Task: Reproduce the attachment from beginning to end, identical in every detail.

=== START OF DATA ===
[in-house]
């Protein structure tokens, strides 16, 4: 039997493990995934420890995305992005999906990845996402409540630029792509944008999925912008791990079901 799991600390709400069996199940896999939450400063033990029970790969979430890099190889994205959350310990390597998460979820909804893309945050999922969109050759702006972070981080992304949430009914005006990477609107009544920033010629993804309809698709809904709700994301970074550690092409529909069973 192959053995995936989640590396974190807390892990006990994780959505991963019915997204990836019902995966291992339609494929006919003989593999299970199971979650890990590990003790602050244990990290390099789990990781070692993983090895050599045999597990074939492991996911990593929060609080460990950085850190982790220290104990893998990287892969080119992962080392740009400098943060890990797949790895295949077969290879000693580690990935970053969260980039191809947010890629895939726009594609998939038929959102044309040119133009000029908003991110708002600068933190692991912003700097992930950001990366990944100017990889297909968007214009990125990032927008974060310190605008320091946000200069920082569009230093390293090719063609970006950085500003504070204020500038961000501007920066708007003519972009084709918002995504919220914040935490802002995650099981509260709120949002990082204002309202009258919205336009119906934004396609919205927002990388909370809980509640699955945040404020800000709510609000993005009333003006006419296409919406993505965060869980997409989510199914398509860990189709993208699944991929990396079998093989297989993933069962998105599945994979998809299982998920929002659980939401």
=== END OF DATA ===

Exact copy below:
[in-house]
């Protein structure tokens, strides 16, 4: 039997493990995934420890995305992005999906990845996402409540630029792509944008999925912008791990079901 799991600390709400069996199940896999939450400063033990029970790969979430890099190889994205959350310990390597998460979820909804893309945050999922969109050759702006972070981080992304949430009914005006990477609107009544920033010629993804309809698709809904709700994301970074550690092409529909069973 192959053995995936989640590396974190807390892990006990994780959505991963019915997204990836019902995966291992339609494929006919003989593999299970199971979650890990590990003790602050244990990290390099789990990781070692993983090895050599045999597990074939492991996911990593929060609080460990950085850190982790220290104990893998990287892969080119992962080392740009400098943060890990797949790895295949077969290879000693580690990935970053969260980039191809947010890629895939726009594609998939038929959102044309040119133009000029908003991110708002600068933190692991912003700097992930950001990366990944100017990889297909968007214009990125990032927008974060310190605008320091946000200069920082569009230093390293090719063609970006950085500003504070204020500038961000501007920066708007003519972009084709918002995504919220914040935490802002995650099981509260709120949002990082204002309202009258919205336009119906934004396609919205927002990388909370809980509640699955945040404020800000709510609000993005009333003006006419296409919406993505965060869980997409989510199914398509860990189709993208699944991929990396079998093989297989993933069962998105599945994979998809299982998920929002659980939401």